FIG. 3 shows a view of a capsule.

FIG. 4 is a cross sectional view of a capsule taken through line 12 of FIG. 3.

FIG. 5 is a perspective view of one embodiment of my invention in which the pouch has been manufactured into a goggle shape for use on the eyes.

FIG. 6 is a perspective view of one embodiment of my invention in which compartments have been formed in the pack in a grid shaped pattern.

FIG. 7 is a perspective view of one embodiment of my invention in which compartments have been formed in the pack in a circular pattern.

FIG. 8 is a perspective view of one embodiment of my invention in which an air exhaust tube, an air exhaust aperture, and means of reversably sealing this air exhaust tube are provided.

FIG. 9 is a top view of means for allowing passage of air while retaining capsules.

REFERENCE NUMERALS IN DRAWINGS

16: pouch

18: cavity of pouch

20: hollow capsule

22: wall of capsule

24: cavity of capsule containing a temperature storing substance

26: strap

28: means of removably securing one end of the strap to the other end of the strap

30: means of creating compartments in the pouch

32: compartments

34: air passage tube

36: air passage tube aperture

38: means for allowing passage of air while retaining capsules

40: air passage tube clamp

42: air passage tube clamp hook portion

44: air passage tube clamp eye portion

DESCRIPTION --FIGS. 1 to 9

FIG. 1 shows a perspective view of a pouch 16 constructed from flexible, pliable material.

FIG. 2 is a cross-sectional view of the pouch 16 shown in FIG. 1 taken along line 12. The cavity of the pouch 18 is filled with a plurality of hollow capsules 20.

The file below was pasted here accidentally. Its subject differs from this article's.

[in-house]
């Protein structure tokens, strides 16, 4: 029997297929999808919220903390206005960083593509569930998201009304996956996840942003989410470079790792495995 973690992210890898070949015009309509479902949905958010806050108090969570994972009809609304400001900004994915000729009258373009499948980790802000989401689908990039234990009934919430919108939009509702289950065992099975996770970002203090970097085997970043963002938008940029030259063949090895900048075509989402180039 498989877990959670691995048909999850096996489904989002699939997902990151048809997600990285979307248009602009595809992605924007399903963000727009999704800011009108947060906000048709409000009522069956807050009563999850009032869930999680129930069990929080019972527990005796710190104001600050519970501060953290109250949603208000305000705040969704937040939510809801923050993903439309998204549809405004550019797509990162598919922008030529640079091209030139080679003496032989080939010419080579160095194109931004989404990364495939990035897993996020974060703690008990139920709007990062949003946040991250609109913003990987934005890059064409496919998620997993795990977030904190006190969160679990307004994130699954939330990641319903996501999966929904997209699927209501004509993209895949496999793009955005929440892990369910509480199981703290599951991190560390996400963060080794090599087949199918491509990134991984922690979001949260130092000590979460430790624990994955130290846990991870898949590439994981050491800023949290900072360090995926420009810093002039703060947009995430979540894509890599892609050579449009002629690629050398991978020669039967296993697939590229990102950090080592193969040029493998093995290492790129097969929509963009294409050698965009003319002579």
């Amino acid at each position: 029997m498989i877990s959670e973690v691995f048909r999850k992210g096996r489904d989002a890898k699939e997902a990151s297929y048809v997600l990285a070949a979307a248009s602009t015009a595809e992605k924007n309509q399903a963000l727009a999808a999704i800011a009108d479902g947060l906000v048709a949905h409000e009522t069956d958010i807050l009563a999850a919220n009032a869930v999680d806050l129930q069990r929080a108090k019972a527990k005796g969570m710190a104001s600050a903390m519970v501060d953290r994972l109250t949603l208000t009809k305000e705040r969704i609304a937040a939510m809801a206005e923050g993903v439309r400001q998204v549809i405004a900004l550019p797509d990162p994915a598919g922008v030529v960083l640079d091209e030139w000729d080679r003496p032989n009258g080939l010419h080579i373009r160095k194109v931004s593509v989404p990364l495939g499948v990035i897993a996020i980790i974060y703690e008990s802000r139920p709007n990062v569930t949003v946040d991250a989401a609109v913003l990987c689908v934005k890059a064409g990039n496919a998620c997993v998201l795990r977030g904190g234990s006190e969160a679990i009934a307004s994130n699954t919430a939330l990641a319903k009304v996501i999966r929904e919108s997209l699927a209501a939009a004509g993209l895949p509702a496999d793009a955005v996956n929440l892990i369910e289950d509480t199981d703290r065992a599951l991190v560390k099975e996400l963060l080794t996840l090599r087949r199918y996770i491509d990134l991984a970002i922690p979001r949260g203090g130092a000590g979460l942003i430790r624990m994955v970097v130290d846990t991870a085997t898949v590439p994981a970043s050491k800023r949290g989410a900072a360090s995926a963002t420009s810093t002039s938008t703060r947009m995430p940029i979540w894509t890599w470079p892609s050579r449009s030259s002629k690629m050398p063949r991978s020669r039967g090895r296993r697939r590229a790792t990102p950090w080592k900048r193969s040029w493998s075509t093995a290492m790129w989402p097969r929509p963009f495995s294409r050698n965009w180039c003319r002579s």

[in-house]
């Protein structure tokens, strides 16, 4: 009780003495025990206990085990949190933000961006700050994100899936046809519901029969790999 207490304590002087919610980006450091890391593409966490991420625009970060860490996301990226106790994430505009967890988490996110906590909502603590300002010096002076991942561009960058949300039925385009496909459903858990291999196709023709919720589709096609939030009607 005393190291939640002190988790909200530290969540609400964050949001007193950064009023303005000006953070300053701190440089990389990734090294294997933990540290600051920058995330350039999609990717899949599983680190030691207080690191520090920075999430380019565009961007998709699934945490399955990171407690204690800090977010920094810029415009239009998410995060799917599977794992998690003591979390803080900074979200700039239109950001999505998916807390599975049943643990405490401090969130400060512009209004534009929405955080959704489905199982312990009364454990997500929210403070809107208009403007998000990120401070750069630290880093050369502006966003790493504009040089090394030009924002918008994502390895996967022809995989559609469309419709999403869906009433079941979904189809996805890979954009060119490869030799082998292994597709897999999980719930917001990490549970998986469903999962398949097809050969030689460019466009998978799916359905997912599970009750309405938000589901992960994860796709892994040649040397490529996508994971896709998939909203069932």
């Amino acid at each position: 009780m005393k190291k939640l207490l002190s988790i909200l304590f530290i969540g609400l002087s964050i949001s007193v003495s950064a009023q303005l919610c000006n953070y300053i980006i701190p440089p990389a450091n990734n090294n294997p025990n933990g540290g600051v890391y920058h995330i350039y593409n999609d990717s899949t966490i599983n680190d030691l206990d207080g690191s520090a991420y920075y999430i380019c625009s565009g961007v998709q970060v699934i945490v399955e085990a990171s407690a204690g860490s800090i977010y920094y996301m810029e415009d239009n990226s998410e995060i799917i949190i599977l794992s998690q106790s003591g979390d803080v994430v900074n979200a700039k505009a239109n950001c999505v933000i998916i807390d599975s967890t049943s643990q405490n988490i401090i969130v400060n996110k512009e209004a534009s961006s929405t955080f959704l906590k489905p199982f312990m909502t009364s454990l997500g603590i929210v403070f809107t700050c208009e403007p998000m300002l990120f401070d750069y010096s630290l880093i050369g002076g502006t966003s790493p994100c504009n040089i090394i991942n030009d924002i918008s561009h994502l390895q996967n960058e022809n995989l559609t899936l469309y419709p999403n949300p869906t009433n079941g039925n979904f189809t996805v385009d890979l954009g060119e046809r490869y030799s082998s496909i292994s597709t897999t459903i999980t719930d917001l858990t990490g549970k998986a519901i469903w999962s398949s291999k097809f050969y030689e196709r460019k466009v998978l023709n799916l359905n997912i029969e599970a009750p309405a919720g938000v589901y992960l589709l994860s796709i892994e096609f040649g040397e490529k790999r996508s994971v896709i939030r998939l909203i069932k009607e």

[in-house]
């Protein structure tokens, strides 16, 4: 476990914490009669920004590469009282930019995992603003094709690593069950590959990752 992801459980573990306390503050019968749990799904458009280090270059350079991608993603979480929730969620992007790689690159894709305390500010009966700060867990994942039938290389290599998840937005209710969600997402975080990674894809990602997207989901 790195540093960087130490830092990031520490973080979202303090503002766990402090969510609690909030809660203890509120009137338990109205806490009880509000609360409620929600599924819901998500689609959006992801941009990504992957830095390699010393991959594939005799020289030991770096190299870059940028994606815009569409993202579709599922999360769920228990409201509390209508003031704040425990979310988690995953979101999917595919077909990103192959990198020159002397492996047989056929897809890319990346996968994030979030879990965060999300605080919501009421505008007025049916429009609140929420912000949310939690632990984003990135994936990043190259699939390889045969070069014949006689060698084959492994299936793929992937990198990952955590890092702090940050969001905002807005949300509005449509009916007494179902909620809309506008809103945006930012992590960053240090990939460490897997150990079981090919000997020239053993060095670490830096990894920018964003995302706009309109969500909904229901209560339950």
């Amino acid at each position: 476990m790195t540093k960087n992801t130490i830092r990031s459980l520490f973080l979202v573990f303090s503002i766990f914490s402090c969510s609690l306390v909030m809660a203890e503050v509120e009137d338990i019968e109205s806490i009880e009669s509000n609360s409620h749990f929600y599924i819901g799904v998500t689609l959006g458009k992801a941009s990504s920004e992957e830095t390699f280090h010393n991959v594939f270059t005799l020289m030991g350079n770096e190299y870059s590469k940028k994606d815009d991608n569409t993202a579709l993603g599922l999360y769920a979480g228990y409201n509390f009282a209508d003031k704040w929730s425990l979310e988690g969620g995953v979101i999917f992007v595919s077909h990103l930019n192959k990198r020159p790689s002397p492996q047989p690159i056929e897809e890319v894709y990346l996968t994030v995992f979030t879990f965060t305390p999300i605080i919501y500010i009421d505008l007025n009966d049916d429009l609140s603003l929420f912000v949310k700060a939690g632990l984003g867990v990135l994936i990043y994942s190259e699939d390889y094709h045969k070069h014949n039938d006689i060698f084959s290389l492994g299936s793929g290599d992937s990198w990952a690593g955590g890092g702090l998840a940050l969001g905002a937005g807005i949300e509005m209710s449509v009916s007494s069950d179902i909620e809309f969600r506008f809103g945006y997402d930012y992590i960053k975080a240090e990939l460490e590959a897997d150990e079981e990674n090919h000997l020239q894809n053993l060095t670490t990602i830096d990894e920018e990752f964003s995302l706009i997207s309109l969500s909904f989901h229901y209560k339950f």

FIG. 3 shows a capsule 20.

FIG. 4 is a cross-sectional view of a capsule 20 taken along line 14 of FIG. 3. Each capsule 20 has a wall 22 and a cavity containing a temperature storing substance 24.

FIG. 5 is a perspective view of one embodiment of my invention in which the pouch 16 has been manufactured into a goggle shape. Straps 26 have been provided to secure the pack to the body. Means for removably securing one end of the strap to the other end of the strap 28 are provided.

FIG. 6 shows an embodiment of my invention in which means of creating compartments in the pouch 30 have been provided.

The compartments 32 have been formed in the pouch in a grid shaped pattern.

FIG. 7 shows an embodiment of my invention in which means of creating compartments in the pouch 30 are provided. The compartments 32 have been formed in the pouch in a circular pattern.

FIG. 8 shows an embodiment of my invention in which an air passage tube 34 is provided. This tube has been provided with an air passage tube aperture 36. Means for allowing passage of air while retaining capsules 38 is provided. An air passage tube clamp 40 is provided with both a hook portion 42 and an eye portion 44.

FIG. 9 shows a top view of means for allowing passage of air while retaining capsules 38. The means of capsule retention are encircled by the wall of the air passage tube 34.

OPERATION--FIGS. 1 THROUGH 9

FIG. 1 shows a basic embodiment of my invention. A pouch 16 is constructed from flexible, pliable material. Its peripheral edges are sealed on three side by such means as heat sealing, stitching, etc. Hollow capsules 20 as shown in FIG. 3 may be molded from a material such as plastic. The cavities of these hollow capsules are filled with a temperature storing substance 24 such as a gel or fluid as shown in FIG. 4. The capsules may be filled by injection. The injection holes may be sealed by using a heat process. Next the cavity of the pouch is filled with a plurality of capsules as shown in FIG. 2. Finally, the fourth peripheral edge of the pouch may be sealed by such means as heat sealing, etc.

The cold/hot pack of my invention is chilled in a freezer or refrigerator, or it is warmed in a microwave oven, warm water bath, etc. After reaching the required temperature, the pack is placed on a body part. The highly mobile capsules move around and conform themselves to the natural contours of the treated body part. When the pack has returned to room temperature, the process is repeated as often as desired.